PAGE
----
What Brings Us Home

I knew it was easy for my son to confront a friend, who he thought was sticking to him like a brother for many years. Easy because though it would hurt him, my son knew he needed to let go this time of what was once he thought was a special friendship that differed from the rest. Like the earth not receiving rain, it had been parched with the lack of actions on this friend’s end to agree with the things he said, not only  to him, but to my husband and I, of how grateful he was the way we treated him like our own family, extending that goodness to his own.

Recently, standing by the  kitchen’s island that witnessed the many food preparations out of love for many seasons every time that friend came for a visit, my son slowly disclosed his discernment that something was off from what was being done and shown to him than what his friend nicely would say loudly. He said he never said anything to us because he tried to give him many chances at the span of years, choosing to ignore whenever he would treat him like he wasn’t even there sometimes. Despite him proclaiming how my son was his best friend or like a brother. All my son wanted at that time, was to save their friendship. The other friend either had no clue my son had been feeling his heart’s intentions for a while or he didn’t care because he was busy pursuing the bigger things in his life.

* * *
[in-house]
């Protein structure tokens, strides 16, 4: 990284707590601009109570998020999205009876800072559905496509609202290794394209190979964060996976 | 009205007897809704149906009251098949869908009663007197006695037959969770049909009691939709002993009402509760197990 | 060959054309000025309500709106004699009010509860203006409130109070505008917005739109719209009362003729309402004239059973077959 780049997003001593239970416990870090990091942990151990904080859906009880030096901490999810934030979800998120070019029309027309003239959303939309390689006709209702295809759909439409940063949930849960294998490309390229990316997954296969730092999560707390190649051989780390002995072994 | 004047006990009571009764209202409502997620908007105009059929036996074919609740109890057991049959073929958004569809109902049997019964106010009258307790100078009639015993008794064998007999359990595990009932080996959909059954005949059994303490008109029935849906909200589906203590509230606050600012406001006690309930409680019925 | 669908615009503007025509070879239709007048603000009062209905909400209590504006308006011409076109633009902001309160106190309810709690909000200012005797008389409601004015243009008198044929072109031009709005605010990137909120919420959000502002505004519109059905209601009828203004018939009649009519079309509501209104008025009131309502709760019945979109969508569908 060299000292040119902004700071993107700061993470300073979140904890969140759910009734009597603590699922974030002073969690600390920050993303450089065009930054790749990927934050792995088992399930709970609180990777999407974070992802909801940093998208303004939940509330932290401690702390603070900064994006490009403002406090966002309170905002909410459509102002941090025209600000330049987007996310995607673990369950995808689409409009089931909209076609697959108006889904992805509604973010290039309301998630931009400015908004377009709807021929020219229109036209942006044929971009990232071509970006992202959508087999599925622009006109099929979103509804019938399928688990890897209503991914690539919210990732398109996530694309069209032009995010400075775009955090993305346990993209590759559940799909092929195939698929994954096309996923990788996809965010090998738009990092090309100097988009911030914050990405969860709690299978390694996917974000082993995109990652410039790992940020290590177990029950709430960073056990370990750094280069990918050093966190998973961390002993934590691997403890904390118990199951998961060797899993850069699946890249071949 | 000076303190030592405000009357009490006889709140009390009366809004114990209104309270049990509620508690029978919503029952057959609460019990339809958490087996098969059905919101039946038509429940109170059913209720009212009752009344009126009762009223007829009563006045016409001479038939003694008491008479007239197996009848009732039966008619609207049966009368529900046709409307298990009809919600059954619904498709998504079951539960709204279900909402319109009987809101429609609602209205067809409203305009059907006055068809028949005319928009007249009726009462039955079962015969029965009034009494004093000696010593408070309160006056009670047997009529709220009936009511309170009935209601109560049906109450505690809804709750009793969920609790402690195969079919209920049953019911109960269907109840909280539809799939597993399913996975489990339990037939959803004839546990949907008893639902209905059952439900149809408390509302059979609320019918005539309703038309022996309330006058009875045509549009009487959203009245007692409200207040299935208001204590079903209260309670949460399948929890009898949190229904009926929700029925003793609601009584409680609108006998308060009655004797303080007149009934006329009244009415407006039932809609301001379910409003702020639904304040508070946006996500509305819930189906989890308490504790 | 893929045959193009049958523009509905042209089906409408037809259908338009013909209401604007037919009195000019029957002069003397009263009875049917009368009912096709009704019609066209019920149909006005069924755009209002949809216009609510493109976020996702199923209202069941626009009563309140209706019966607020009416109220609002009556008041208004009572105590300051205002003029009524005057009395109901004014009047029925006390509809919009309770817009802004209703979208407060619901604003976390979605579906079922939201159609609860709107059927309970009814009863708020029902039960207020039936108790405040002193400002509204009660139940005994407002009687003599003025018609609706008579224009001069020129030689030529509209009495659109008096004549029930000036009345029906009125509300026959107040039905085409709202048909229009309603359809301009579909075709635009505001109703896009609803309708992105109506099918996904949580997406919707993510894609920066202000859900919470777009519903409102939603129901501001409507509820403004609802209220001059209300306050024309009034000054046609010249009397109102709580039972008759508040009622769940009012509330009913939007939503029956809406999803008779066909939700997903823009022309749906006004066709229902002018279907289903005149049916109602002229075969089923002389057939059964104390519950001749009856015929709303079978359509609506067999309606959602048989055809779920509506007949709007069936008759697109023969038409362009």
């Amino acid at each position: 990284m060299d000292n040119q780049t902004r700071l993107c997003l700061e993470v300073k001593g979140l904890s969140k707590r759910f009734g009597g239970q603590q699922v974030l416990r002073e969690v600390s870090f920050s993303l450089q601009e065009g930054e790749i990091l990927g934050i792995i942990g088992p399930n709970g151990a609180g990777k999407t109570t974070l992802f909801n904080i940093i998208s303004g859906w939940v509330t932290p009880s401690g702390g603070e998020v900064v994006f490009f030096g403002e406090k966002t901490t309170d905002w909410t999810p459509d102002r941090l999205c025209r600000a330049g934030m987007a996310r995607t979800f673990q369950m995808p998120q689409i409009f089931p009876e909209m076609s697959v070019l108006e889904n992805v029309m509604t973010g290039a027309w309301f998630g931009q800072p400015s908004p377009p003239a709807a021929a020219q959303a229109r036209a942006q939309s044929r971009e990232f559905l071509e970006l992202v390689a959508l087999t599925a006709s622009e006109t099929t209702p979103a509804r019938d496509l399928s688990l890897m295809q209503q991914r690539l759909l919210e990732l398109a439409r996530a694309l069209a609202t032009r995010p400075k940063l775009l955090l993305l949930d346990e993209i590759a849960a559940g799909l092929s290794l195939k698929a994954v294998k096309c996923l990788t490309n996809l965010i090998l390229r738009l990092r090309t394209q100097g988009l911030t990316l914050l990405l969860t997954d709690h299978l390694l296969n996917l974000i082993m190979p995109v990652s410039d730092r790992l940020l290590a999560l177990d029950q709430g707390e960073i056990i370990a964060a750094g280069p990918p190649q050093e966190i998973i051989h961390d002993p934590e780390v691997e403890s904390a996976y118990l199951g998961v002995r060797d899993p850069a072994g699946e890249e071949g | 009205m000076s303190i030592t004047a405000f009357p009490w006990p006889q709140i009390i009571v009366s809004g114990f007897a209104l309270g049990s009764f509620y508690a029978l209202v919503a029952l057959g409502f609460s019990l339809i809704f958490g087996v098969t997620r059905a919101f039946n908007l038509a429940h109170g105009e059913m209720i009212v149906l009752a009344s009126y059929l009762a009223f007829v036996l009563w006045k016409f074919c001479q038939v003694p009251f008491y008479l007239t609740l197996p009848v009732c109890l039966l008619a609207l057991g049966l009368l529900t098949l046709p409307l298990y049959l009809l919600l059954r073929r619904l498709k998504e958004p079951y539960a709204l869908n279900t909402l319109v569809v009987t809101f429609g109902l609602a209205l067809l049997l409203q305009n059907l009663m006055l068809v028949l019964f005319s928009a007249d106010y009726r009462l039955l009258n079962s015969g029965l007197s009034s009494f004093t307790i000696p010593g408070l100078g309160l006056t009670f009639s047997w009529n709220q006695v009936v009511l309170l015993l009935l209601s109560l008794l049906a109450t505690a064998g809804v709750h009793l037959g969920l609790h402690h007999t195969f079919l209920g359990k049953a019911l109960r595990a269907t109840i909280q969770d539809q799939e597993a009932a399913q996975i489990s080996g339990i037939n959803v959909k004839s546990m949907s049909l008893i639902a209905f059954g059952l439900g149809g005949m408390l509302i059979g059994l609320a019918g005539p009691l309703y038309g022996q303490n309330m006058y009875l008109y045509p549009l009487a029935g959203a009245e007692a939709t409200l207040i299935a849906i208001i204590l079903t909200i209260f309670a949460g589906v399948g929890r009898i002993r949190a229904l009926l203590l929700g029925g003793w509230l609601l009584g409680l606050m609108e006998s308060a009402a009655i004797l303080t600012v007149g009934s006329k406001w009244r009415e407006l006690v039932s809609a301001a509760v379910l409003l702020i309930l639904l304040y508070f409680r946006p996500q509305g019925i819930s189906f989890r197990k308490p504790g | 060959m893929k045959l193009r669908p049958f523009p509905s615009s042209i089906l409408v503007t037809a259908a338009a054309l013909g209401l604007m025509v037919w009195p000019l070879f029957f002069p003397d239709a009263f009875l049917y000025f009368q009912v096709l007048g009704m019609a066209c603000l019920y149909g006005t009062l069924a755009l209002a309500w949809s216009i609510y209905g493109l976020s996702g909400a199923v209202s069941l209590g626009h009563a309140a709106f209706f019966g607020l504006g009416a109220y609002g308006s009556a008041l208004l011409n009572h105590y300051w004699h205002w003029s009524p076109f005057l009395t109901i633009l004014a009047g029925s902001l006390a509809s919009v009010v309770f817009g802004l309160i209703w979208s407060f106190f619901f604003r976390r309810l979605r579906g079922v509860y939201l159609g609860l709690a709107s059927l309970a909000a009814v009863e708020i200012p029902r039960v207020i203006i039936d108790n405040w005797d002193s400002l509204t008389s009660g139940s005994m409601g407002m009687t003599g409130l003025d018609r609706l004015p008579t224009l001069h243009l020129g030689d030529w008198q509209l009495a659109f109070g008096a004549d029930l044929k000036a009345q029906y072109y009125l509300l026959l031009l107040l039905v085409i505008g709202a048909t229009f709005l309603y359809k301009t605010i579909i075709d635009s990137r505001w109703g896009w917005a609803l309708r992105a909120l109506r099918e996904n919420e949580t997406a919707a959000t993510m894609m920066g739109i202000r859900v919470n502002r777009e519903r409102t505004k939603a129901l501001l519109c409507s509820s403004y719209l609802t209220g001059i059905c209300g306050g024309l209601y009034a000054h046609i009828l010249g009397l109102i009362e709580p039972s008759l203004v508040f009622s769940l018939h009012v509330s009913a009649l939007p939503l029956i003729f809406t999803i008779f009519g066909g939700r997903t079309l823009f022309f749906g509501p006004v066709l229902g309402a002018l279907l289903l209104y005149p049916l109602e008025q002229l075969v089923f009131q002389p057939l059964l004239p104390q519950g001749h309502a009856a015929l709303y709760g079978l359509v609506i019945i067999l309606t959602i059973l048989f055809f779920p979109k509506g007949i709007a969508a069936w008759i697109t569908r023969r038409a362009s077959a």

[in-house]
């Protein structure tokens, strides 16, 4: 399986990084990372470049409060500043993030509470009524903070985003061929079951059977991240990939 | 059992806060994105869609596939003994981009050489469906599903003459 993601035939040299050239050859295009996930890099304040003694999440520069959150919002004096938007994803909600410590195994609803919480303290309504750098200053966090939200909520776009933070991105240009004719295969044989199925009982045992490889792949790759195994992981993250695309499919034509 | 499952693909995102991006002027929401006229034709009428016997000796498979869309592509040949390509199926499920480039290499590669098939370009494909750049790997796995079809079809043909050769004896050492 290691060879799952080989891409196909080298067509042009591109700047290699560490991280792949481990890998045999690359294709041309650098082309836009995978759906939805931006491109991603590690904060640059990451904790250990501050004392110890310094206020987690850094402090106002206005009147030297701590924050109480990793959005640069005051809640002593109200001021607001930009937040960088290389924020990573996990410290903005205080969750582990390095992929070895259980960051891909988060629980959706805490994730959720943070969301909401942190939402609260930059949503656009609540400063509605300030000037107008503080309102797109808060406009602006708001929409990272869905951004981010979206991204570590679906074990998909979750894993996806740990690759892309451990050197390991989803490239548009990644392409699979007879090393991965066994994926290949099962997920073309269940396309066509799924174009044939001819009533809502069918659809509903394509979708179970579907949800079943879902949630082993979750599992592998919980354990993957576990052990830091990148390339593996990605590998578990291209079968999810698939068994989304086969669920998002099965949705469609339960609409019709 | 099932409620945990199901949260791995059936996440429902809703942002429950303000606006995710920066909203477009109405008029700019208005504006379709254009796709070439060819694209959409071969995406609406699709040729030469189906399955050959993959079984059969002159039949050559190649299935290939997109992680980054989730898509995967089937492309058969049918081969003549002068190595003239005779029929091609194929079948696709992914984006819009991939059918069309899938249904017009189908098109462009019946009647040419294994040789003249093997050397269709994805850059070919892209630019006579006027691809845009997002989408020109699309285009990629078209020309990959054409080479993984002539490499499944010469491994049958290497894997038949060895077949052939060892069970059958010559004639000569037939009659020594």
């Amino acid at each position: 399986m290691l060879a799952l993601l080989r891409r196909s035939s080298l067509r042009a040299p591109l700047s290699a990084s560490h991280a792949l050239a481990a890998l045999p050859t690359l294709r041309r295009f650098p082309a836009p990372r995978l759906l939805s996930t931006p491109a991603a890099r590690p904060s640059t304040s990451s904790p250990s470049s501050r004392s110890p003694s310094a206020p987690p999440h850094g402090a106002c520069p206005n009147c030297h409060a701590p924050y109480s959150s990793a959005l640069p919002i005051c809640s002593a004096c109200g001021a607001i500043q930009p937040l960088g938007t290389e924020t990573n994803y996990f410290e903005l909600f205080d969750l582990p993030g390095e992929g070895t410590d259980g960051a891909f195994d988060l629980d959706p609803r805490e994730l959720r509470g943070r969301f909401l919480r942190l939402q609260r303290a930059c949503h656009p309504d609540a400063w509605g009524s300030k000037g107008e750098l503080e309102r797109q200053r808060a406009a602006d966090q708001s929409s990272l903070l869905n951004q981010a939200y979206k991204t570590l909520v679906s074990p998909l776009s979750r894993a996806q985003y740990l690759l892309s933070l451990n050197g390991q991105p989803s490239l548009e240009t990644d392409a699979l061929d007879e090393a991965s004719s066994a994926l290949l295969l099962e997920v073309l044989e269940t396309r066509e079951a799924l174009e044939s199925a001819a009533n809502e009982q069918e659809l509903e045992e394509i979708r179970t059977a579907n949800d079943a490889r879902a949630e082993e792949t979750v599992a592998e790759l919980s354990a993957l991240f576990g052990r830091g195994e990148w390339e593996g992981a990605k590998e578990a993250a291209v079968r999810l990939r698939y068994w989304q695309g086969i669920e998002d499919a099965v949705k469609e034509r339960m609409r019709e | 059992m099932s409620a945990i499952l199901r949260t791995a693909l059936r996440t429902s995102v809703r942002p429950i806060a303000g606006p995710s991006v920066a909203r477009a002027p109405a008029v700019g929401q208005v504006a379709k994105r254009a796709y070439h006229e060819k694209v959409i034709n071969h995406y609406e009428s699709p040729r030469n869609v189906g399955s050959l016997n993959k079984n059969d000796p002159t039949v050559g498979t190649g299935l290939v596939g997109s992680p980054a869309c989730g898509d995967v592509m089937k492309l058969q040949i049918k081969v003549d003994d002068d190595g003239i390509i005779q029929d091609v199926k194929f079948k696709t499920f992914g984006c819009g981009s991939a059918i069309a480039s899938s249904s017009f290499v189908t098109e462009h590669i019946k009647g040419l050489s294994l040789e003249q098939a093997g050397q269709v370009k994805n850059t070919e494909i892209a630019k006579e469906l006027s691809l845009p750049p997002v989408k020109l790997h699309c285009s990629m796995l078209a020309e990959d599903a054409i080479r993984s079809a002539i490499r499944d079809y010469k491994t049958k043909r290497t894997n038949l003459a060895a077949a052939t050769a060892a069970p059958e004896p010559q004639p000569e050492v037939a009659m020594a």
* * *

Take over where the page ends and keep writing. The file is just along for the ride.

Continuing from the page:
During our heart-to-heart discussion, I was only concerned about my son’s well-being  if he chose to end his friendship. He clearly confirmed... Instead of feeling sad and heartbroken, he felt relieved and like “being free” to let him go. As a mother, I was relieved to hear him say that knowing that unseen wounds were the ones that could hurt the most. At the same time, I also grieved knowing how much my son truly valued his friendship with this fellow and had shown him countless times of his true, brotherly love. My son said that he noticed when this friend went away for college, that was when he started changing and became more and more distant each day. Now that he finished school and was planning to get married, he remained loud with his words of how much he treasured my son and my husband and I. My son added that he understood growing up, they would have different priorities. But he never liked the fact that his words didn’t match his actions. Just this last visit, that friend asked my son to meet up for lunch. My son eagerly finished his projects to make time. Coming back, he said he felt like he was invisible before, during, and after their lunch. He was crushed to see that the card he made on his own for his graduation with his gift that he enclosed, this friend just threw somewhere in his car as if it had no meaning. But it wasn’t the acknowledgement of the card nor the gift that broke his heart. It was the same cold treatment over and over that was slowly killing my son’s joy of seeing him. During one of our conversations, I finally told my son that I had also discerned way long ago about a lot of alarming things but I didn't tell him anything because I wanted him to see such sad actions on his own and decide how to handle such matter on his own. That my husband and I would only intervene if he asked.